This is why we have to work through this with all the states now to ensure that we don’t push another state off a cliff in seeking to fix this. That is why it will require a lot of good will right across the country to land at a transition plan that can get us to a more efficient system, a fairer system, a system that is more understandable. That said, we should acknowledge that the report also said that having a fair go principle for how GST is distributed is a good thing, we’ve just got to work out how to do that better and more fairly. They came up with this quite interesting phrase about “unfair equality” but that’s largely what the system is currently delivering, because it’s just wound up too tight and it hasn’t been about to have the flex to deal with, particularly what we’ve seen in Western Australia. But it isn’t just about resources because as what has happened over the last five years has demonstrated, it has actually proved to be an impediment to states doing other things that might be good for their economy.

PARKER:

9221 1882 is the number to call, we can hear from you on this today. You’ve heard from the West Australian Treasurer Ben Wyatt you’re now hearing from the federal Treasurer Scott Morrison about this Productivity Commission report. Treasurer could I just play a little bit of what Ben Wyatt had to say in an earlier interview today and just get your reaction to it.

WYATT:

They have created a lot of expectation in this report. I expect some firm response in respect of the recommendations and I don’t want to hear any form of crab walking away from this report because it’s something that they did, they created, and they need to have a key role in any implementation.

PARKER:

And the “they” that Ben Wyatt is referring to is you and the Prime Minister.

TREASURER:

Well Ben has got to decide whether he wants to work with the Commonwealth Government to get a solution or he just wants to play politics. I’m not going to have a crack at Ben. I’m happy to work with Western Australia, I think I’ve demonstrated that by going down the path we’ve gone down. I’m not trying to get a political quick fix on this, I’m trying to get a fair dinkum solution. So if they want to engage with that, great. He can do a lot of work to help convince the Labor states in South Australia, Queensland and Victoria to get on board. That’s what he can do to actually be quite helpful to Western Australians. The Commonwealth Government is a partner in trying to solve this problem. Not the enemy. So I would encourage the Western Australian State Government to put the politics aside and work with fellow travellers here, which the Commonwealth Government is, to get a good outcome here. For that the happen he’s got to convince his Labor mates in South Australia, in Victoria and Queensland and the Northern Territory to get on board. So if he wants to help, he needs to pony up, and start focusing on those issues.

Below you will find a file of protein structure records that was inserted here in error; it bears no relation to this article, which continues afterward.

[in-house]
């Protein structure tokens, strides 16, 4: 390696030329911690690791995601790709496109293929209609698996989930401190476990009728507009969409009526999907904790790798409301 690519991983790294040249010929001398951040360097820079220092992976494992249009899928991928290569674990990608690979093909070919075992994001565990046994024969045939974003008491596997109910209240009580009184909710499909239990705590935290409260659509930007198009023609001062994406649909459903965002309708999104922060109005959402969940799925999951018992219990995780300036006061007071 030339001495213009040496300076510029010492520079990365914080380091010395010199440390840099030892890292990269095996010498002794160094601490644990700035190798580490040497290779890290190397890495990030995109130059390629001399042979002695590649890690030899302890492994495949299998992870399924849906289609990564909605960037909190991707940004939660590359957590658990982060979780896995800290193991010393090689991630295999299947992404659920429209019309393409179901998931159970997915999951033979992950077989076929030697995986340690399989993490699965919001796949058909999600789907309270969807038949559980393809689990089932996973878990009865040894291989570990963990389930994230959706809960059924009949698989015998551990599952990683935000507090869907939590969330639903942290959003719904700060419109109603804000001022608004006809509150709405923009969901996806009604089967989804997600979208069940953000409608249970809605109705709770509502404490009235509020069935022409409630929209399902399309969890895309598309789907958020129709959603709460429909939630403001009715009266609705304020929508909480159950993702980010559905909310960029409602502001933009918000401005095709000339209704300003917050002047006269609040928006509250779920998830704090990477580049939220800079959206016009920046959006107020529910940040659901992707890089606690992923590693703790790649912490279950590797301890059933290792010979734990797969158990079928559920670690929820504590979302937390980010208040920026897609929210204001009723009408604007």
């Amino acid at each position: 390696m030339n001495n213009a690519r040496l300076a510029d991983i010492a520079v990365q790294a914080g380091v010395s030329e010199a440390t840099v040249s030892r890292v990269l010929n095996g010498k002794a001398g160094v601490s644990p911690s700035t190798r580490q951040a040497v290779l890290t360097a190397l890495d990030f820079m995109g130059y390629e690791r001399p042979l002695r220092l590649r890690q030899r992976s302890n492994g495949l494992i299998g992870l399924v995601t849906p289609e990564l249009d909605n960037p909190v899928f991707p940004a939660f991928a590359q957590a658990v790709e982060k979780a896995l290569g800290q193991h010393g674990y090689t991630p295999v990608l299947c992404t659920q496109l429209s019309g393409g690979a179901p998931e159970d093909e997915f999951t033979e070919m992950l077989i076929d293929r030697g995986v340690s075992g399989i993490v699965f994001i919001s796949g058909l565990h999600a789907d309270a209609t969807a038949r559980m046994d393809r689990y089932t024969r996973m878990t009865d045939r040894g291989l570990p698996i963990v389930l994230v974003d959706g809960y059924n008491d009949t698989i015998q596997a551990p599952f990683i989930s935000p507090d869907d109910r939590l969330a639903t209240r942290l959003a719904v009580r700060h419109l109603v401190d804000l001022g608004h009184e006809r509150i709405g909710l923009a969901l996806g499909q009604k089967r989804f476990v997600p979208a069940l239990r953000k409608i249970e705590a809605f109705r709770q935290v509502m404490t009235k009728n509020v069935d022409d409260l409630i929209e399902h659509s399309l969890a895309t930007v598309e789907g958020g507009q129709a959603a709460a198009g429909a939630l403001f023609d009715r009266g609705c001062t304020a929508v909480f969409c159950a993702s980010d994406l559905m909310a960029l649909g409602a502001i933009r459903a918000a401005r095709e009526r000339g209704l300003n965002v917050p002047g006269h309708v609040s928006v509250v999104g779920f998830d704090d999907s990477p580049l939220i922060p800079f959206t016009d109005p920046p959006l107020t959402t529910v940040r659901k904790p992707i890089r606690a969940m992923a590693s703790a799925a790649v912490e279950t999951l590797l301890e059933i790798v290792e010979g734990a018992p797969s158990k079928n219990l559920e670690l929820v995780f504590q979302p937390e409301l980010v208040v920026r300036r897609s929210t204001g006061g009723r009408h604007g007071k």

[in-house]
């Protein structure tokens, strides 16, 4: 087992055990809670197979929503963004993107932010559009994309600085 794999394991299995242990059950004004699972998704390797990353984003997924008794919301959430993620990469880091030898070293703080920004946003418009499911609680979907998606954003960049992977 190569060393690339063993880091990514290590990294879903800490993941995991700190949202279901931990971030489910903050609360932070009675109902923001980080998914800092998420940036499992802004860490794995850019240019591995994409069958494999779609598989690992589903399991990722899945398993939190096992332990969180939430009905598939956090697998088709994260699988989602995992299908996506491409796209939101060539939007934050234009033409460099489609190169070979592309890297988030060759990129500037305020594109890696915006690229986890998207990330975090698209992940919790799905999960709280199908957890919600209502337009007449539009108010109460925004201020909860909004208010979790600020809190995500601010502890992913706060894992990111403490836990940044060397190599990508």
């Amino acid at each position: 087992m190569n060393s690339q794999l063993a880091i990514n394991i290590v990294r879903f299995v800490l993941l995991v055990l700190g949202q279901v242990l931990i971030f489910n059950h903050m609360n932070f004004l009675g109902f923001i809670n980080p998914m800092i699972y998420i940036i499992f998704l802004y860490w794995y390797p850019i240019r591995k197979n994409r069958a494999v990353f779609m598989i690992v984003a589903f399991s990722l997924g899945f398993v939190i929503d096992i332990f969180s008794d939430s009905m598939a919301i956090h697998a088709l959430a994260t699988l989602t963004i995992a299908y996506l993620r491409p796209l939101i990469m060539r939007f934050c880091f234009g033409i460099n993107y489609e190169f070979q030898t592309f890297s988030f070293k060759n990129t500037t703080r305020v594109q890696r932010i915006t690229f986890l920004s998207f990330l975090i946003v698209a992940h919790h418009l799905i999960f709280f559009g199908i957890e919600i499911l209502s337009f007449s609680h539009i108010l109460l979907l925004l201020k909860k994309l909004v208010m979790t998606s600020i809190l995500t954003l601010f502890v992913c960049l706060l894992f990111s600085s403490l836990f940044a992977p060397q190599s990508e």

PARKER:

Alright, no one…

TREASURER:

I should stress it’s a draft report, so we don’t have final recommendations yet. When we have final recommendations then the Commonwealth can obviously make a response, but until then, they’re draft recommendations.

PARKER:

No one in Western Australia, even those who are the most ardent advocates of reform would expect this to be solved overnight or in one year. I think that sensible people understand that it’s going to take time to arrive at a solution. What can you tell me and the listeners about when that solution might actually arrive, what is a realistic timeframe for the beginning of a reform process and then the end of a reform process? What’s legitimately realistic now that we have these draft recommendations?

TREASURER:

Well that is really the task of the next few months, to look at those issues Gareth. That’s what I’ve asked the PC to come back to us on early next year. So, I’m not going to pre-empt that. There’s a lot of hard work to be done with other states and territories, some of which will not like this.

PARKER:

Will you commit to a concrete plan of action before the next federal election?

TREASURER:

This issue, obviously we have to have a solution in place before then. I’ve always been working to that timetable. But also, I wasn’t going to be bullied into it by Bill Shorten or anyone else who doesn’t have a solution on this which has just been made palpably clear or engage in the sort of show ring politics where you’ve got state Premiers and Treasurers wanting to carry on about it. I just want to get the answer. What I’m pleased about is that my instinct was that there was not just a Western Australian problem here, but a genuine national problem here. The problem with the way it was done was deeper than just the relativities and what had happened over a few years. So we’ve got a fix for that. I’m going to do the work, and work with others that want to work with me in good faith to get it done.

PARKER:

Thanks Treasurer.

TREASURER:

Thanks a lot mate.